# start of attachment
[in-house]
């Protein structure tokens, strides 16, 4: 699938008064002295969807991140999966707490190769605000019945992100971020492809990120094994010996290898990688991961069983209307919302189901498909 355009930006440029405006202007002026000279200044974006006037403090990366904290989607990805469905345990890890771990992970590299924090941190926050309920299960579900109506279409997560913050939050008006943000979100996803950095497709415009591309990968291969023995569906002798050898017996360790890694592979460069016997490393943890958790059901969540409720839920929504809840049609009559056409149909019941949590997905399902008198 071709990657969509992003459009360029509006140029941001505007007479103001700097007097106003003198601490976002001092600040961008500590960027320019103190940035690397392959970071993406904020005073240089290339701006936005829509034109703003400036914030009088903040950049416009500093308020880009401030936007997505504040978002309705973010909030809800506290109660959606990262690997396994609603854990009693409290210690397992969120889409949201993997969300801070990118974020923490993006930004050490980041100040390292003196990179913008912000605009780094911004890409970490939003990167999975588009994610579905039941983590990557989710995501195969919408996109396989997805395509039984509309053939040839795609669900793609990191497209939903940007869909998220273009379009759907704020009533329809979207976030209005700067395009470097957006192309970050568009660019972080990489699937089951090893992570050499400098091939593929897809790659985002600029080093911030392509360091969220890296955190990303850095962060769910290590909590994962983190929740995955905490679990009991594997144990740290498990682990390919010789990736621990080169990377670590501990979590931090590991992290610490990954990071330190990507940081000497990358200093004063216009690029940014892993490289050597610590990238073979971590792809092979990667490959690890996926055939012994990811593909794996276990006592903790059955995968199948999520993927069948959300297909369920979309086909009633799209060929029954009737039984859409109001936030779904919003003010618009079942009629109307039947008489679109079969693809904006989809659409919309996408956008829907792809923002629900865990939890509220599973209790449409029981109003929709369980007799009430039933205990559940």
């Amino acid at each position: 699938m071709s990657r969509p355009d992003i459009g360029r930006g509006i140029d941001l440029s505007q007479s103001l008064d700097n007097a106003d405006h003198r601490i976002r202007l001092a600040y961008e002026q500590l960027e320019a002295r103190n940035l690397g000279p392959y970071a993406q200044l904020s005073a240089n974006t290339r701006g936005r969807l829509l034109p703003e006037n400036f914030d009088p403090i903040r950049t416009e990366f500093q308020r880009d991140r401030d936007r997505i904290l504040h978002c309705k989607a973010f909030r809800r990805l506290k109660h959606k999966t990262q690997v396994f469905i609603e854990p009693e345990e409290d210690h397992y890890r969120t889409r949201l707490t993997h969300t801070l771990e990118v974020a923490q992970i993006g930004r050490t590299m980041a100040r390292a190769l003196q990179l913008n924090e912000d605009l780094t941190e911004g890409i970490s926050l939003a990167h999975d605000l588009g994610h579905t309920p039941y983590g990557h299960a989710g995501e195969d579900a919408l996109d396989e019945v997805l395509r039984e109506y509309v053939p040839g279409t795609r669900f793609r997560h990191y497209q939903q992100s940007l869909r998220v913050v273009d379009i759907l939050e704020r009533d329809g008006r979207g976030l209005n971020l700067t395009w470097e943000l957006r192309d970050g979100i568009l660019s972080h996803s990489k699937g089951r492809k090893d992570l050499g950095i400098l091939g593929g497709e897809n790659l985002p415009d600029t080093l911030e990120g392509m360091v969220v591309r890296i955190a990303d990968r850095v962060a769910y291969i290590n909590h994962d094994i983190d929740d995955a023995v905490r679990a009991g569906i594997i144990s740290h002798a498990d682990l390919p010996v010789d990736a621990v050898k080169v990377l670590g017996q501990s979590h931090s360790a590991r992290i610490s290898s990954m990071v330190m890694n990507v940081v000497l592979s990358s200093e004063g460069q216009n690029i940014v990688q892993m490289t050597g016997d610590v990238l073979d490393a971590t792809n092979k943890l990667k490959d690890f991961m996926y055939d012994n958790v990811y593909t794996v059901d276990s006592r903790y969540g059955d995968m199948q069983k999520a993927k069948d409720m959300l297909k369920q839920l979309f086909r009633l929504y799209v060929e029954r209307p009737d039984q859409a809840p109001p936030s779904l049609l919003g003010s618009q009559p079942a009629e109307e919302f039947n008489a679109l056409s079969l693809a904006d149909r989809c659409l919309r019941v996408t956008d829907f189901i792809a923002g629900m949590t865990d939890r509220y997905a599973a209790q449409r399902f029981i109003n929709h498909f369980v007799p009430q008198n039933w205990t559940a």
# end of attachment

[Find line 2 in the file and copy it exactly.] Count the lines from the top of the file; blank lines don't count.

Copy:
């Protein structure tokens, strides 16, 4: 699938008064002295969807991140999966707490190769605000019945992100971020492809990120094994010996290898990688991961069983209307919302189901498909 355009930006440029405006202007002026000279200044974006006037403090990366904290989607990805469905345990890890771990992970590299924090941190926050309920299960579900109506279409997560913050939050008006943000979100996803950095497709415009591309990968291969023995569906002798050898017996360790890694592979460069016997490393943890958790059901969540409720839920929504809840049609009559056409149909019941949590997905399902008198 071709990657969509992003459009360029509006140029941001505007007479103001700097007097106003003198601490976002001092600040961008500590960027320019103190940035690397392959970071993406904020005073240089290339701006936005829509034109703003400036914030009088903040950049416009500093308020880009401030936007997505504040978002309705973010909030809800506290109660959606990262690997396994609603854990009693409290210690397992969120889409949201993997969300801070990118974020923490993006930004050490980041100040390292003196990179913008912000605009780094911004890409970490939003990167999975588009994610579905039941983590990557989710995501195969919408996109396989997805395509039984509309053939040839795609669900793609990191497209939903940007869909998220273009379009759907704020009533329809979207976030209005700067395009470097957006192309970050568009660019972080990489699937089951090893992570050499400098091939593929897809790659985002600029080093911030392509360091969220890296955190990303850095962060769910290590909590994962983190929740995955905490679990009991594997144990740290498990682990390919010789990736621990080169990377670590501990979590931090590991992290610490990954990071330190990507940081000497990358200093004063216009690029940014892993490289050597610590990238073979971590792809092979990667490959690890996926055939012994990811593909794996276990006592903790059955995968199948999520993927069948959300297909369920979309086909009633799209060929029954009737039984859409109001936030779904919003003010618009079942009629109307039947008489679109079969693809904006989809659409919309996408956008829907792809923002629900865990939890509220599973209790449409029981109003929709369980007799009430039933205990559940």